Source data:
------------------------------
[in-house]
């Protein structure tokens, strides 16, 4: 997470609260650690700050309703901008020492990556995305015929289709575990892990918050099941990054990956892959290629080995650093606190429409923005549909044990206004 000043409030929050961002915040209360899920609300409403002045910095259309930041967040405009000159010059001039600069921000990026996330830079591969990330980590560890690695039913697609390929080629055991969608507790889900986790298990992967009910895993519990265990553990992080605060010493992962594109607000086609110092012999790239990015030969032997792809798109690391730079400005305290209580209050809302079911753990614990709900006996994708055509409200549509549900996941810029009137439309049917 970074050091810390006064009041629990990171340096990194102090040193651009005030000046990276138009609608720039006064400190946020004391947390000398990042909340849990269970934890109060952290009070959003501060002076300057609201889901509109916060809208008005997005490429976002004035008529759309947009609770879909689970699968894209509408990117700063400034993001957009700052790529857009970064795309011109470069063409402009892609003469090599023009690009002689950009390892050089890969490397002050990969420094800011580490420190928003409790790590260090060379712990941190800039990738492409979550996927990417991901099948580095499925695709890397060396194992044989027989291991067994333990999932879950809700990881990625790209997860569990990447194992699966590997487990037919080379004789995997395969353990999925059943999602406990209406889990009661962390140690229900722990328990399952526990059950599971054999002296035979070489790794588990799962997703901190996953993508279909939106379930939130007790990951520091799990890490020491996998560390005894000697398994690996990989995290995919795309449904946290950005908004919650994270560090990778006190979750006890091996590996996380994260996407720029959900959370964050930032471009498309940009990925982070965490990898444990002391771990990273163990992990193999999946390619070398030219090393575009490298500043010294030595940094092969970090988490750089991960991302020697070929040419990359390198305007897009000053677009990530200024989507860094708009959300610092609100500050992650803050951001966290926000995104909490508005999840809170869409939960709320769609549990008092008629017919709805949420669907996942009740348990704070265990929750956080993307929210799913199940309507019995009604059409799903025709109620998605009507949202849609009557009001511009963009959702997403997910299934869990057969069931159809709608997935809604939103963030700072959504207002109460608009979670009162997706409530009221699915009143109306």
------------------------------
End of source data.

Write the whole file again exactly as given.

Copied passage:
[in-house]
């Protein structure tokens, strides 16, 4: 997470609260650690700050309703901008020492990556995305015929289709575990892990918050099941990054990956892959290629080995650093606190429409923005549909044990206004 000043409030929050961002915040209360899920609300409403002045910095259309930041967040405009000159010059001039600069921000990026996330830079591969990330980590560890690695039913697609390929080629055991969608507790889900986790298990992967009910895993519990265990553990992080605060010493992962594109607000086609110092012999790239990015030969032997792809798109690391730079400005305290209580209050809302079911753990614990709900006996994708055509409200549509549900996941810029009137439309049917 970074050091810390006064009041629990990171340096990194102090040193651009005030000046990276138009609608720039006064400190946020004391947390000398990042909340849990269970934890109060952290009070959003501060002076300057609201889901509109916060809208008005997005490429976002004035008529759309947009609770879909689970699968894209509408990117700063400034993001957009700052790529857009970064795309011109470069063409402009892609003469090599023009690009002689950009390892050089890969490397002050990969420094800011580490420190928003409790790590260090060379712990941190800039990738492409979550996927990417991901099948580095499925695709890397060396194992044989027989291991067994333990999932879950809700990881990625790209997860569990990447194992699966590997487990037919080379004789995997395969353990999925059943999602406990209406889990009661962390140690229900722990328990399952526990059950599971054999002296035979070489790794588990799962997703901190996953993508279909939106379930939130007790990951520091799990890490020491996998560390005894000697398994690996990989995290995919795309449904946290950005908004919650994270560090990778006190979750006890091996590996996380994260996407720029959900959370964050930032471009498309940009990925982070965490990898444990002391771990990273163990992990193999999946390619070398030219090393575009490298500043010294030595940094092969970090988490750089991960991302020697070929040419990359390198305007897009000053677009990530200024989507860094708009959300610092609100500050992650803050951001966290926000995104909490508005999840809170869409939960709320769609549990008092008629017919709805949420669907996942009740348990704070265990929750956080993307929210799913199940309507019995009604059409799903025709109620998605009507949202849609009557009001511009963009959702997403997910299934869990057969069931159809709608997935809604939103963030700072959504207002109460608009979670009162997706409530009221699915009143109306």